- Understands the machine learning theory behind the method
- Can clearly describe the method using rigorous mathematical language in the final report.
- Can reimplement the method from scratch
- The student should be able to reimplement the method using only basic Python packages.
- The student should be able to identify, describe, and analyze the effect of different engineering practices, e.g., implementation tricks and parameter/hyperparameter choices, using scientific languages.
- The student should be able to train the implemented model using the dataset they select, and identify and solve issues that prevent the model from convergence.
- Can use the implemented method for custom applications
- The student should be able to identify a target application of their implemented method and discover the datasets they will use for the project.
- The student can identify baseline methods as comparison
- The student should be able to analyze the experimental behaviors of their model on the target application
The final project will be a critical pillar of this course. As the lecture and homework will mostly focus on the mathematical foundation of the machine learning models, the final project will help you combine the mathematical foundation with the practical domain of these machine learning models, by writing a machine learning model and a paper yourself.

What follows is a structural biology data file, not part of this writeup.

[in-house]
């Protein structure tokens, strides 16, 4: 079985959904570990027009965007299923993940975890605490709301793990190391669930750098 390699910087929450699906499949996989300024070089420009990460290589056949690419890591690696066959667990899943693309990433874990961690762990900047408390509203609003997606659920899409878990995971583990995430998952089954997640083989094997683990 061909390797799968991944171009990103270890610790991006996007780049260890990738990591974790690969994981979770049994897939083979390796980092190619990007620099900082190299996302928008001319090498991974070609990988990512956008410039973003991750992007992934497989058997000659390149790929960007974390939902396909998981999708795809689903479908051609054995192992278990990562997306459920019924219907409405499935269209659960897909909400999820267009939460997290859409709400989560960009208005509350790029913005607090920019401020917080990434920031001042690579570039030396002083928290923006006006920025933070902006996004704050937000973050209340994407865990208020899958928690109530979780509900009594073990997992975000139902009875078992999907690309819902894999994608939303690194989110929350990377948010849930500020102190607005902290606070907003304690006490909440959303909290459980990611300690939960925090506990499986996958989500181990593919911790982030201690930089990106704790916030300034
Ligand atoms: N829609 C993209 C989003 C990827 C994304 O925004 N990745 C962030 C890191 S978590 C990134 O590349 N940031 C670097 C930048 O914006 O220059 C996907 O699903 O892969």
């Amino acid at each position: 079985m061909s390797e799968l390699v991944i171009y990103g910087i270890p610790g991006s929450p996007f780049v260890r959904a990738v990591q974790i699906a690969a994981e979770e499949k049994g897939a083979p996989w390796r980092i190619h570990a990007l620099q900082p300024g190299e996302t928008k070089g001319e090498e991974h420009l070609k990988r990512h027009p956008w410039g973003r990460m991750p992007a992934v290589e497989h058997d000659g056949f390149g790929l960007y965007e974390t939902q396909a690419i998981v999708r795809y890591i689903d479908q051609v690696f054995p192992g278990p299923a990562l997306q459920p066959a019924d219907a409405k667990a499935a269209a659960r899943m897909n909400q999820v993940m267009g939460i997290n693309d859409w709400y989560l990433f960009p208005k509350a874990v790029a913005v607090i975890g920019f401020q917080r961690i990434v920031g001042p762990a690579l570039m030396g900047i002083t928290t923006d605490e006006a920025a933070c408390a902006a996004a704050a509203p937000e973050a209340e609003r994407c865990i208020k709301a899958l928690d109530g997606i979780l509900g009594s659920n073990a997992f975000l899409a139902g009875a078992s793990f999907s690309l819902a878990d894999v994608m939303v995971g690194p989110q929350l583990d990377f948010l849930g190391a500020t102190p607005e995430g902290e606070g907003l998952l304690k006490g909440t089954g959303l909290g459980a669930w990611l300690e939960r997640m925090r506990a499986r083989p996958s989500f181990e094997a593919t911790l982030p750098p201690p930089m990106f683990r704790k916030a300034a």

The topic of the final project are restricted to the ten papers listed on this website. These papers are carefully selected, and contain the most famous and useful machine learning models nowadays. I understand you might want to have a more open-ended project. Unfortunately, we will be unable to provide useful feedbacks for you to learn and ensure fairness given the size of the class. However, you are encouraged to bring your own data to your project to tested your implemented machine learning model.
The final project will be individual, meaning everyone needs to write their own code and final report. Do not panic and feel you are on your own. As our final project will be restricted to ten papers, for each project, there will be 8 to 10 students working on it. You are encouraged to form study groups with those working on the same project. We allow and encourage discussion among students, sharing useful online resources, and providing peer-reviews of final reports. You just need to acknowledge all the help you receive. However, it is NOT allowed to use code written by other students in the class, and everyone needs to write their own report. You need to write an acknowledge section in your final report (not counted towards 10 pages) to list all help you receive from other students in the class. Every report will be graded using the same criteria.